Representation Matters: Why Tarana Burke Should Have Appeared On the Cover Of Time Magazine

Tarana Burke, the sole founder of the #MeToo movement, was featured as one of Time Magazine’s People of The Year for 2017. It is a prestigious award given by an equally esteemed publication. It’s the first time that American women have ever been given the honor.  The cover featured the solemn faces of women who were now a part of the eleven-year-old movement.

Burke’s face was not one of those faces. Yes, she was featured on the inside of the magazine even given credit as the movement’s organizer but her face was, surprisingly, not featured on the cover. Taylor Swift was featured but not the sister who has been fighting for black girls for over a decade? Mmkaay. There’s no need to insert the huge disdain I have for Swift here so I will refrain.  Moving on.

Tarana Burke

Many will say that where she appeared doesn’t matter. What’s most important are the recognition and her work. And maybe I would’ve agreed with that if initially when #MeToo began to circulate again; it wasn’t co-opted by white women. I’m all for victims coming forward and being supported. I came forward with my own story because of Tarana. And this outpouring of love has been instrumental in encouraging other victims to step forward and tell their stories as well.

Let’s be honest though. The likely faces of abuse aren’t blonde or fair. They look like Tarana. They look like me.  Black children have the highest chances of suffering from abuse. Black boys are more likely to die due to physical abuse but black girls are more likely to be victims of sexual abuse. It’s imperative to repeat these statistics. Although the #metoo hashtag welcomed victims to stand in their truths, there was a whitewashing and even erasure of the many black and brown victims who have gone unheard. I’m not discounting Harvey Weinstein’s victims’ experiences at all. I will say they have better access to support services so they can start to move forward. Most black victims come from low income backgrounds with limited access to resources. Tarana Burke has been THAT resource.

Tarana Burke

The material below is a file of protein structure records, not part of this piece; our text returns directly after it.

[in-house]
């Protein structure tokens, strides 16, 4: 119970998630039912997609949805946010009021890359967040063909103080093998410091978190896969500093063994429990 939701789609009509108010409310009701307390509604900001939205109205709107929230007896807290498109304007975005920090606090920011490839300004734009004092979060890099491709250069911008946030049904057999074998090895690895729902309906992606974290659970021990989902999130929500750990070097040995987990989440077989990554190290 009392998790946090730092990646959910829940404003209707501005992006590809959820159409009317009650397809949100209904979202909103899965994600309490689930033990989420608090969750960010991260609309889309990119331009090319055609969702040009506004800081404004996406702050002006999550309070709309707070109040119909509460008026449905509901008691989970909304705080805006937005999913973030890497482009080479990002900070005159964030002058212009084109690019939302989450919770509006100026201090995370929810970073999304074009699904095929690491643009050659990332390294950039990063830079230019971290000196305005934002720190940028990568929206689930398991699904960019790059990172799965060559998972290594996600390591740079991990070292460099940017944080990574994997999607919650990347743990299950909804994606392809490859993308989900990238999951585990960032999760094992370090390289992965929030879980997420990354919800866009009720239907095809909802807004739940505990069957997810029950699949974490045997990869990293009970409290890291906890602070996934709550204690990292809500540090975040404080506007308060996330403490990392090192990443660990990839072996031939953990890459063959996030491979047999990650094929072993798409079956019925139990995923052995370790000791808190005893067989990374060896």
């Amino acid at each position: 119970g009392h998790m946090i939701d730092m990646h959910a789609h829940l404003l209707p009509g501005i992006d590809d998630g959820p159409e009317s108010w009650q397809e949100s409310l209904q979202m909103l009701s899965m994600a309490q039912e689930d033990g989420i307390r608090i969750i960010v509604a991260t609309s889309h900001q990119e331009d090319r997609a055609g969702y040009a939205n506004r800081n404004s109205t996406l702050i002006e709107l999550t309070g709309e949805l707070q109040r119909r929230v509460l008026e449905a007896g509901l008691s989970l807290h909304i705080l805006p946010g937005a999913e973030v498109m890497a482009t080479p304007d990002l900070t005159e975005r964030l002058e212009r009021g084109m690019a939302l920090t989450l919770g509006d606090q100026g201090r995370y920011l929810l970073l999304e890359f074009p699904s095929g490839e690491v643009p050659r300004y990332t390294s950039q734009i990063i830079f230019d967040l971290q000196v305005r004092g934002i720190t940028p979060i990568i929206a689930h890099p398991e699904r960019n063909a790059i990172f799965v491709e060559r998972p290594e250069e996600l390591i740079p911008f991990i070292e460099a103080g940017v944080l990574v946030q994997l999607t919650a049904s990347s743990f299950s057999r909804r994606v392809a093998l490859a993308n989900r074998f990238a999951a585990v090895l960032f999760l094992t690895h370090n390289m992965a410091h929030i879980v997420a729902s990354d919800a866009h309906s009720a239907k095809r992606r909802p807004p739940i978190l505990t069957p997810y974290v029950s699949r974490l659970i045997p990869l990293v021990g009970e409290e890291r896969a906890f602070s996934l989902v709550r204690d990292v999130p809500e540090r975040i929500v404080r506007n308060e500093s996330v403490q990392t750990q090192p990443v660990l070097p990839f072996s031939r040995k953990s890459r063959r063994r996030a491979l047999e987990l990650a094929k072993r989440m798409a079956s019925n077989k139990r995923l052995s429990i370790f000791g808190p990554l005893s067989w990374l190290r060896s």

What bothers me most about her absence from the cover is that the magazine went through great lengths to talk about her history in this fight. They were- are aware of the statistics and what color the faces are of most of the girls/ women who’ve been assaulted. They included Tarana in the narrative. However, the narrative was bigger than the words written on their pages. Time Magazine’s narrative should have painted an accurate picture of this struggle with proper representation on its cover.

Tarana front and center.

And I get it. Magazines are in the business of making money. A cover highlighting “America’s Little White Flower” aka Taylor Swift may surely sell a shit ton more copies than my sister’s beautiful face but here’s what I know:

Tarana Burke lent her ears, heart, monies and her love to girls who have continuously been ignored. Even while holding it down for her own daughter.  *waves emphatically* Heeeey, Baby Giant!

And she has never asked for recognition or props. THE WORK IS WHAT MATTERS TO HER! She’s the epitome of a Queen. Time Magazine, surely, dropped the ball by not putting her on the cover but they could NEVER diminish her shine.

Love you, Girl!




K. Araújo, a native Detroiter, is a cross between Claire Huxtable, Rosie Pérez and Millie Jackson. Widow, professional dragger of filth and Mami to the dopest Ethiopian EVER, she is the Editor in Chief of “Negra With Tumbao” and a Staff Writer for “The Urban Twist”. Keka has been known to shake what her mama gave her, is the hell and high water, an expert salsera and cussologist with a penchant for the finer things in life and is and forever shall be- unapologetically black.

  • Teresa Valaer

    Now I want to read Negra With Tumbao. Thank you for this article.

  • UniQueLyEviL

    Thank you for this. I was INFURIATED when I saw the cover. Not enough people are talking about this glaring disrespect

  • Love Heals

    As always, Reina Negra, thanks sister for standing up for and affirming us whether or not others do. May you constantly know how much we and and our brothers cherish you.